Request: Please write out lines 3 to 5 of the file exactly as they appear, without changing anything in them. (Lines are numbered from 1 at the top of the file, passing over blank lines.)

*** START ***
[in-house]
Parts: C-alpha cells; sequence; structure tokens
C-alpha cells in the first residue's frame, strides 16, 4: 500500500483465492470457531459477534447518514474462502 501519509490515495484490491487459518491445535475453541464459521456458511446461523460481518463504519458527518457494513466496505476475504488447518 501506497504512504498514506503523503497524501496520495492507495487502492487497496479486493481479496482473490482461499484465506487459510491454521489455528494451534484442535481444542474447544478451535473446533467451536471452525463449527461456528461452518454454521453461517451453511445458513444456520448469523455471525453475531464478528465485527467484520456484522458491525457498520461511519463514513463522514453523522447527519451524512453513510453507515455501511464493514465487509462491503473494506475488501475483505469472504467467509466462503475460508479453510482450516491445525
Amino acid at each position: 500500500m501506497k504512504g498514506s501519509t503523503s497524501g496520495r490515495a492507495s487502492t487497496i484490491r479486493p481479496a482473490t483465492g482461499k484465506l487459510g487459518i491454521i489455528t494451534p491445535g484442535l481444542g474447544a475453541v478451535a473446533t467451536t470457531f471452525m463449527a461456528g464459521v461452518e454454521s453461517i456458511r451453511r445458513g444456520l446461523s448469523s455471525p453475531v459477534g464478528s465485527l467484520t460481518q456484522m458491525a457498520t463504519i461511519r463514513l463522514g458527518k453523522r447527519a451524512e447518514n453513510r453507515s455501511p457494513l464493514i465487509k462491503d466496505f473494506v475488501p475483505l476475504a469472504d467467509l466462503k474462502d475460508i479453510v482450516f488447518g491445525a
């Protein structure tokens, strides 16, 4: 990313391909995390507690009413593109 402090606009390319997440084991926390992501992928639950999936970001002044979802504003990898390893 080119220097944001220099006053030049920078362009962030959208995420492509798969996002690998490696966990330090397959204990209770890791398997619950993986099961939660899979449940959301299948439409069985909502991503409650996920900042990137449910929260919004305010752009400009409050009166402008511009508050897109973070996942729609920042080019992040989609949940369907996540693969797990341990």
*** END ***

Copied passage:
C-alpha cells in the first residue's frame, strides 16, 4: 500500500483465492470457531459477534447518514474462502 501519509490515495484490491487459518491445535475453541464459521456458511446461523460481518463504519458527518457494513466496505476475504488447518 501506497504512504498514506503523503497524501496520495492507495487502492487497496479486493481479496482473490482461499484465506487459510491454521489455528494451534484442535481444542474447544478451535473446533467451536471452525463449527461456528461452518454454521453461517451453511445458513444456520448469523455471525453475531464478528465485527467484520456484522458491525457498520461511519463514513463522514453523522447527519451524512453513510453507515455501511464493514465487509462491503473494506475488501475483505469472504467467509466462503475460508479453510482450516491445525
Amino acid at each position: 500500500m501506497k504512504g498514506s501519509t503523503s497524501g496520495r490515495a492507495s487502492t487497496i484490491r479486493p481479496a482473490t483465492g482461499k484465506l487459510g487459518i491454521i489455528t494451534p491445535g484442535l481444542g474447544a475453541v478451535a473446533t467451536t470457531f471452525m463449527a461456528g464459521v461452518e454454521s453461517i456458511r451453511r445458513g444456520l446461523s448469523s455471525p453475531v459477534g464478528s465485527l467484520t460481518q456484522m458491525a457498520t463504519i461511519r463514513l463522514g458527518k453523522r447527519a451524512e447518514n453513510r453507515s455501511p457494513l464493514i465487509k462491503d466496505f473494506v475488501p475483505l476475504a469472504d467467509l466462503k474462502d475460508i479453510v482450516f488447518g491445525a
């Protein structure tokens, strides 16, 4: 990313391909995390507690009413593109 402090606009390319997440084991926390992501992928639950999936970001002044979802504003990898390893 080119220097944001220099006053030049920078362009962030959208995420492509798969996002690998490696966990330090397959204990209770890791398997619950993986099961939660899979449940959301299948439409069985909502991503409650996920900042990137449910929260919004305010752009400009409050009166402008511009508050897109973070996942729609920042080019992040989609949940369907996540693969797990341990």